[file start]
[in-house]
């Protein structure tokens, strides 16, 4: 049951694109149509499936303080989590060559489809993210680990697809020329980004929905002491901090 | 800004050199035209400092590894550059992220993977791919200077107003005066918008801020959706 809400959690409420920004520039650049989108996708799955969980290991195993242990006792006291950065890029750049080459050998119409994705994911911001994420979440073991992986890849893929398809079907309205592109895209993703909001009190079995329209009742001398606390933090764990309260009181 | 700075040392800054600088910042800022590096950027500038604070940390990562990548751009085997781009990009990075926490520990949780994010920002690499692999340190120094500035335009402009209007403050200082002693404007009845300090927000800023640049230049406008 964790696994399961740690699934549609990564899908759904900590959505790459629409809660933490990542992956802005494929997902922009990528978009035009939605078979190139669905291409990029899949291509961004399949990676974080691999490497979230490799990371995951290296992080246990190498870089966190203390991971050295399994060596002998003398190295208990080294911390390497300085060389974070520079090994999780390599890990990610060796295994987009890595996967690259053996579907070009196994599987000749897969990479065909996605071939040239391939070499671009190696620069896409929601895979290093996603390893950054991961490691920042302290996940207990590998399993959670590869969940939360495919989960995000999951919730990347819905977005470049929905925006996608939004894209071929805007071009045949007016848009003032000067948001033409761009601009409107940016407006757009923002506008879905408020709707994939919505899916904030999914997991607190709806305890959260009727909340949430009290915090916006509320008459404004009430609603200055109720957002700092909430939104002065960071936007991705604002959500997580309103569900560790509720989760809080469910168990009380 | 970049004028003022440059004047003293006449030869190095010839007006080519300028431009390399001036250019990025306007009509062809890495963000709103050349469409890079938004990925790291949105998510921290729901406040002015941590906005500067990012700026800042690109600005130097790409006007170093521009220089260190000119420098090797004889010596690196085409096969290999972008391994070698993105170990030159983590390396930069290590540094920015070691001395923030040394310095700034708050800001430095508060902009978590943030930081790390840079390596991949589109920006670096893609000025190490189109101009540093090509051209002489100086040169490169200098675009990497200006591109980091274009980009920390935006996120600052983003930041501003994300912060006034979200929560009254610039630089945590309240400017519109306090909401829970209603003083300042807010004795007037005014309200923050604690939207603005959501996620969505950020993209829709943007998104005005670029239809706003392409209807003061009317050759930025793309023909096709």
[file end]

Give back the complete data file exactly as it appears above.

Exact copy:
[in-house]
């Protein structure tokens, strides 16, 4: 049951694109149509499936303080989590060559489809993210680990697809020329980004929905002491901090 | 800004050199035209400092590894550059992220993977791919200077107003005066918008801020959706 809400959690409420920004520039650049989108996708799955969980290991195993242990006792006291950065890029750049080459050998119409994705994911911001994420979440073991992986890849893929398809079907309205592109895209993703909001009190079995329209009742001398606390933090764990309260009181 | 700075040392800054600088910042800022590096950027500038604070940390990562990548751009085997781009990009990075926490520990949780994010920002690499692999340190120094500035335009402009209007403050200082002693404007009845300090927000800023640049230049406008 964790696994399961740690699934549609990564899908759904900590959505790459629409809660933490990542992956802005494929997902922009990528978009035009939605078979190139669905291409990029899949291509961004399949990676974080691999490497979230490799990371995951290296992080246990190498870089966190203390991971050295399994060596002998003398190295208990080294911390390497300085060389974070520079090994999780390599890990990610060796295994987009890595996967690259053996579907070009196994599987000749897969990479065909996605071939040239391939070499671009190696620069896409929601895979290093996603390893950054991961490691920042302290996940207990590998399993959670590869969940939360495919989960995000999951919730990347819905977005470049929905925006996608939004894209071929805007071009045949007016848009003032000067948001033409761009601009409107940016407006757009923002506008879905408020709707994939919505899916904030999914997991607190709806305890959260009727909340949430009290915090916006509320008459404004009430609603200055109720957002700092909430939104002065960071936007991705604002959500997580309103569900560790509720989760809080469910168990009380 | 970049004028003022440059004047003293006449030869190095010839007006080519300028431009390399001036250019990025306007009509062809890495963000709103050349469409890079938004990925790291949105998510921290729901406040002015941590906005500067990012700026800042690109600005130097790409006007170093521009220089260190000119420098090797004889010596690196085409096969290999972008391994070698993105170990030159983590390396930069290590540094920015070691001395923030040394310095700034708050800001430095508060902009978590943030930081790390840079390596991949589109920006670096893609000025190490189109101009540093090509051209002489100086040169490169200098675009990497200006591109980091274009980009920390935006996120600052983003930041501003994300912060006034979200929560009254610039630089945590309240400017519109306090909401829970209603003083300042807010004795007037005014309200923050604690939207603005959501996620969505950020993209829709943007998104005005670029239809706003392409209807003061009317050759930025793309023909096709």